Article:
Romantic historical adventures, great tragedies and comedies, gothic and neo-gothic horror, detective stories – genres often dismissed by critics at the time of their writing as lightweight, popular reading – stubbornly cling on to public memory because they offer stories of hope, of redemption, of revenge and the eventual prevalence of justice. Dumas was a dab hand at building our sympathies with the downtrodden, the outsider and the wronged. Once he had our attention, he knew how to take us by the hand and deftly lead us to our dream of justice or redemption, with plenty of surprising twists and turns in between.

In a world where justice and fairness are upended brutally with unfailing regularity, is it any wonder that so many of us still reach out for a Dumas adventure in search of hope?

Live as dangerously as you write

Dumas gave his readers the drama they craved.

Known among his contemporaries equally for his dashing historical romances and his unparalleled generosity, Dumas lived his own life on a grand scale, almost as if it was a performance that he wished to etch indelibly into everyone’s collective memory. You have to have had a natural flair for the dramatic if you can bankrupt yourself twice, fall foul of two governments in quick succession (the French and the Russian), maintain 40 (!) mistresses, marry one of the biggest actresses of the day and have luncheons that live on in everyone’s collective memory two centuries later.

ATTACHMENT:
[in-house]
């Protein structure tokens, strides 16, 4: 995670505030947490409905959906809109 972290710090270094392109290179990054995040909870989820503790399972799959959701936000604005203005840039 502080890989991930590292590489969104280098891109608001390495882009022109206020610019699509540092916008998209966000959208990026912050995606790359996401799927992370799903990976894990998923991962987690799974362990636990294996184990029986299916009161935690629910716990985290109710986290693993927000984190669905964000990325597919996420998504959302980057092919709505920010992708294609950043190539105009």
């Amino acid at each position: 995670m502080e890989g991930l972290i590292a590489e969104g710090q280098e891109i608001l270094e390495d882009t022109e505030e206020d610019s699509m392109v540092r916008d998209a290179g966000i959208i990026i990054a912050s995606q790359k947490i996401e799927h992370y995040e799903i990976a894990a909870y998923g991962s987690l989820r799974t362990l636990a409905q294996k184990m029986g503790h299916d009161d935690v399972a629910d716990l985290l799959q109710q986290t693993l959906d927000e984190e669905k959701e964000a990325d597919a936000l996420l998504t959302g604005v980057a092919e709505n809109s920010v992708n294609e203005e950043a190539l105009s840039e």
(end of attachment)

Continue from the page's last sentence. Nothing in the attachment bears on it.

His popularity and fame were so great that when he decided to move to Russia to escape his creditors (and I am thinking of Gerard Depardieu as I write this), he was welcomed like a hero there. Until he fell afoul of the powers that be and had to shift base to Italy, where he was once again welcomed by an adoring reading public.

It is important to exude a bit of the glamour that you create for your readers, I think. Especially if you write stories where glamour plays a large part. Try to not bankrupt yourself, or go to jail – as one of our other insanely popular contemporary writers, Jeffrey Archer, had to. But then, glamour is always risky business.

Jash Sen is a writer and a columnist. She is the author of The Wordkeepers and its sequel, Skyserpents.